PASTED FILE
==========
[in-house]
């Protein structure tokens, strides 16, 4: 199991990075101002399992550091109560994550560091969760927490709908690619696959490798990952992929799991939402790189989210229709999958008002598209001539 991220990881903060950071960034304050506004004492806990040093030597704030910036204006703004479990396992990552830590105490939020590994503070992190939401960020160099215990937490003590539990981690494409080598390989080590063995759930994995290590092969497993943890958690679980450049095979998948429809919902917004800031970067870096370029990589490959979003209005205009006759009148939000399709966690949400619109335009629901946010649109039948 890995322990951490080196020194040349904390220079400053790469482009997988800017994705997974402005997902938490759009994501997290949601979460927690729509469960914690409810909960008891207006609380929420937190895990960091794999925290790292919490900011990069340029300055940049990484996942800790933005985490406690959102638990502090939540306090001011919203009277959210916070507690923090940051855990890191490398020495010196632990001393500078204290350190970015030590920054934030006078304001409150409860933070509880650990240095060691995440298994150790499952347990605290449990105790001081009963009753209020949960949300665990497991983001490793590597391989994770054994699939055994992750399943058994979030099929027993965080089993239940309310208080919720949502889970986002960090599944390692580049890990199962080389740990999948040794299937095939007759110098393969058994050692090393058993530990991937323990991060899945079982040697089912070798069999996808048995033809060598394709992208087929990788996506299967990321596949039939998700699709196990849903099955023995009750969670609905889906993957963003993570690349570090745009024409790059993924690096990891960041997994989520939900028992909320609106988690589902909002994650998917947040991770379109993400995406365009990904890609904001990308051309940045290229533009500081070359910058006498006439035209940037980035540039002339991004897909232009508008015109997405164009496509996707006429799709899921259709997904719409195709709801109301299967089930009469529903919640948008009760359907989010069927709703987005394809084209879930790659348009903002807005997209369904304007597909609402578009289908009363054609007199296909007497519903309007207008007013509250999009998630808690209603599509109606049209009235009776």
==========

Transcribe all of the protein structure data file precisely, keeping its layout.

[in-house]
């Protein structure tokens, strides 16, 4: 199991990075101002399992550091109560994550560091969760927490709908690619696959490798990952992929799991939402790189989210229709999958008002598209001539 991220990881903060950071960034304050506004004492806990040093030597704030910036204006703004479990396992990552830590105490939020590994503070992190939401960020160099215990937490003590539990981690494409080598390989080590063995759930994995290590092969497993943890958690679980450049095979998948429809919902917004800031970067870096370029990589490959979003209005205009006759009148939000399709966690949400619109335009629901946010649109039948 890995322990951490080196020194040349904390220079400053790469482009997988800017994705997974402005997902938490759009994501997290949601979460927690729509469960914690409810909960008891207006609380929420937190895990960091794999925290790292919490900011990069340029300055940049990484996942800790933005985490406690959102638990502090939540306090001011919203009277959210916070507690923090940051855990890191490398020495010196632990001393500078204290350190970015030590920054934030006078304001409150409860933070509880650990240095060691995440298994150790499952347990605290449990105790001081009963009753209020949960949300665990497991983001490793590597391989994770054994699939055994992750399943058994979030099929027993965080089993239940309310208080919720949502889970986002960090599944390692580049890990199962080389740990999948040794299937095939007759110098393969058994050692090393058993530990991937323990991060899945079982040697089912070798069999996808048995033809060598394709992208087929990788996506299967990321596949039939998700699709196990849903099955023995009750969670609905889906993957963003993570690349570090745009024409790059993924690096990891960041997994989520939900028992909320609106988690589902909002994650998917947040991770379109993400995406365009990904890609904001990308051309940045290229533009500081070359910058006498006439035209940037980035540039002339991004897909232009508008015109997405164009496509996707006429799709899921259709997904719409195709709801109301299967089930009469529903919640948008009760359907989010069927709703987005394809084209879930790659348009903002807005997209369904304007597909609402578009289908009363054609007199296909007497519903309007207008007013509250999009998630808690209603599509109606049209009235009776």